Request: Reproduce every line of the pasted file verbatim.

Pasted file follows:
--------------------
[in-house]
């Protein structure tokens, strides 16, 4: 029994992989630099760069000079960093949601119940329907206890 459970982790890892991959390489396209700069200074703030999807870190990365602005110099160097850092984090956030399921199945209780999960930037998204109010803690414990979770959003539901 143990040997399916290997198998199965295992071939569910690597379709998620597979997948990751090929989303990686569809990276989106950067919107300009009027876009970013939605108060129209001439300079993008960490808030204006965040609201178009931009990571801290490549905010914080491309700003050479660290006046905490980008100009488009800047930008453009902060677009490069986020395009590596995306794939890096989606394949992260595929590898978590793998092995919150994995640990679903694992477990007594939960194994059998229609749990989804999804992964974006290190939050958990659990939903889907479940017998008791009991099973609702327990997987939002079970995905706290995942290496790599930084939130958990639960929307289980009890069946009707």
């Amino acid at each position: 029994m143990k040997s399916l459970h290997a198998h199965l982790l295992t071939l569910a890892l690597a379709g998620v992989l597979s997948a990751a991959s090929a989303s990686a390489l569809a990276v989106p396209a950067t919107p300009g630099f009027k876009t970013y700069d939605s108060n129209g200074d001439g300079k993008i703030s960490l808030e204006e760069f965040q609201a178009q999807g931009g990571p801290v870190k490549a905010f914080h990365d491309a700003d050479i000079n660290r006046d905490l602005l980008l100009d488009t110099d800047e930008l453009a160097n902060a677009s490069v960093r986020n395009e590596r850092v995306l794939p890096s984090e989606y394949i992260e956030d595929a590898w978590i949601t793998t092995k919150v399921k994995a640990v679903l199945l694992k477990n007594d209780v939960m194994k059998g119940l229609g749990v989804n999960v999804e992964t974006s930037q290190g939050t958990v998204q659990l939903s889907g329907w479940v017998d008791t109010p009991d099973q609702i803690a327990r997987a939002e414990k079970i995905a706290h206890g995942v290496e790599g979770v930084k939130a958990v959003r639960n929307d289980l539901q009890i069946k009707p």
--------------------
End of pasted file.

[in-house]
């Protein structure tokens, strides 16, 4: 029994992989630099760069000079960093949601119940329907206890 459970982790890892991959390489396209700069200074703030999807870190990365602005110099160097850092984090956030399921199945209780999960930037998204109010803690414990979770959003539901 143990040997399916290997198998199965295992071939569910690597379709998620597979997948990751090929989303990686569809990276989106950067919107300009009027876009970013939605108060129209001439300079993008960490808030204006965040609201178009931009990571801290490549905010914080491309700003050479660290006046905490980008100009488009800047930008453009902060677009490069986020395009590596995306794939890096989606394949992260595929590898978590793998092995919150994995640990679903694992477990007594939960194994059998229609749990989804999804992964974006290190939050958990659990939903889907479940017998008791009991099973609702327990997987939002079970995905706290995942290496790599930084939130958990639960929307289980009890069946009707």
């Amino acid at each position: 029994m143990k040997s399916l459970h290997a198998h199965l982790l295992t071939l569910a890892l690597a379709g998620v992989l597979s997948a990751a991959s090929a989303s990686a390489l569809a990276v989106p396209a950067t919107p300009g630099f009027k876009t970013y700069d939605s108060n129209g200074d001439g300079k993008i703030s960490l808030e204006e760069f965040q609201a178009q999807g931009g990571p801290v870190k490549a905010f914080h990365d491309a700003d050479i000079n660290r006046d905490l602005l980008l100009d488009t110099d800047e930008l453009a160097n902060a677009s490069v960093r986020n395009e590596r850092v995306l794939p890096s984090e989606y394949i992260e956030d595929a590898w978590i949601t793998t092995k919150v399921k994995a640990v679903l199945l694992k477990n007594d209780v939960m194994k059998g119940l229609g749990v989804n999960v999804e992964t974006s930037q290190g939050t958990v998204q659990l939903s889907g329907w479940v017998d008791t109010p009991d099973q609702i803690a327990r997987a939002e414990k079970i995905a706290h206890g995942v290496e790599g979770v930084k939130a958990v959003r639960n929307d289980l539901q009890i069946k009707p």